Words That Change

I have been reading Wordsworth

In Uncategorized on 31 March, 2011 at 13:25
... For thou art with me here upon the banks
      Of this fair river; thou my dearest Friend,
      My dear, dear Friend; and in thy voice I catch
      The language of my former heart, and read
      My former pleasures in the shooting lights
      Of thy wild eyes. Oh! yet a little while
      May I behold in thee what I was once,
                        
      My dear, dear Sister! and this prayer I make,
      Knowing that Nature never did betray
      The heart that loved her; 'tis her privilege,
      Through all the years of this our life, to lead
      From joy to joy: for she can so inform
      The mind that is within us, so impress
      With quietness and beauty, and so feed
      With lofty thoughts, that neither evil tongues,
      Rash judgments, nor the sneers of selfish men,
      Nor greetings where no kindness is, nor all                    
      The dreary intercourse of daily life,
      Shall e'er prevail against us, or disturb
      Our cheerful faith, that all which we behold
      Is full of blessings. Therefore let the moon
      Shine on thee in thy solitary walk;
      And let the misty mountain-winds be free
      To blow against thee: and, in after years,
      When these wild ecstasies shall be matured
      Into a sober pleasure; when thy mind
      Shall be a mansion for all lovely forms,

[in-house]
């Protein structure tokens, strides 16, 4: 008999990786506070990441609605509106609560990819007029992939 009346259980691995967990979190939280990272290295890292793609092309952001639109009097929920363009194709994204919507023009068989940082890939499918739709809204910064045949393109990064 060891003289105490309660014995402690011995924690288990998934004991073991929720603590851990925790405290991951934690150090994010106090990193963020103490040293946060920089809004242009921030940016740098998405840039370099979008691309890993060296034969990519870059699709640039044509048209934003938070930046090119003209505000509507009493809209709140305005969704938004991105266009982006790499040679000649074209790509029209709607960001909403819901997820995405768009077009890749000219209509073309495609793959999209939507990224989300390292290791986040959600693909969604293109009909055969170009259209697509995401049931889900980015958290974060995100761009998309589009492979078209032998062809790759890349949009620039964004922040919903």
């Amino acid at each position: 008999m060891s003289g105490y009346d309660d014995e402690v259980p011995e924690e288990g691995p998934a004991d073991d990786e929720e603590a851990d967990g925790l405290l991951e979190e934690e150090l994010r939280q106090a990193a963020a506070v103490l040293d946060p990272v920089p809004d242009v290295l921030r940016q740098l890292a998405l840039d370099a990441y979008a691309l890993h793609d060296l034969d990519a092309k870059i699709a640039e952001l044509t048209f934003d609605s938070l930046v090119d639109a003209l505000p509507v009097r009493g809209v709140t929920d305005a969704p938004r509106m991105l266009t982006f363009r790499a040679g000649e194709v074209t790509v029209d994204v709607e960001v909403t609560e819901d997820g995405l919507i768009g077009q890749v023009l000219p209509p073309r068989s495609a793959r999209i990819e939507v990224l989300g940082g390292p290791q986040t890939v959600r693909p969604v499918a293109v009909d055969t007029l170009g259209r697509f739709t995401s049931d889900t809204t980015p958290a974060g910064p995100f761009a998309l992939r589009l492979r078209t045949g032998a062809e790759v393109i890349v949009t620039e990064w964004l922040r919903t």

Thy memory be as a dwelling-place
      For all sweet sounds and harmonies; oh! then,
      If solitude, or fear, or pain, or grief,
      Should be thy portion, with what healing thoughts
      Of tender joy wilt thou remember me,
      And these my exhortations! Nor, perchance--
      If I should be where I no more can hear
      Thy voice, nor catch from thy wild eyes these gleams
      Of past existence--wilt thou then forget
      That on the banks of this delightful stream                    
      We stood together; and that I, so long
      A worshipper of Nature, hither came
      Unwearied in that service: rather say
      With warmer love--oh! with far deeper zeal
      Of holier love. Nor wilt thou then forget,
      That after many wanderings, many years
      Of absence, these steep woods and lofty cliffs,
      And this green pastoral landscape, were to me
      More dear, both for themselves and for thy sake!

William Wordsworth - Composed a few miles above Tintern Abbey, on revisiting the banks of the Wye during a tour. July 13, 1798

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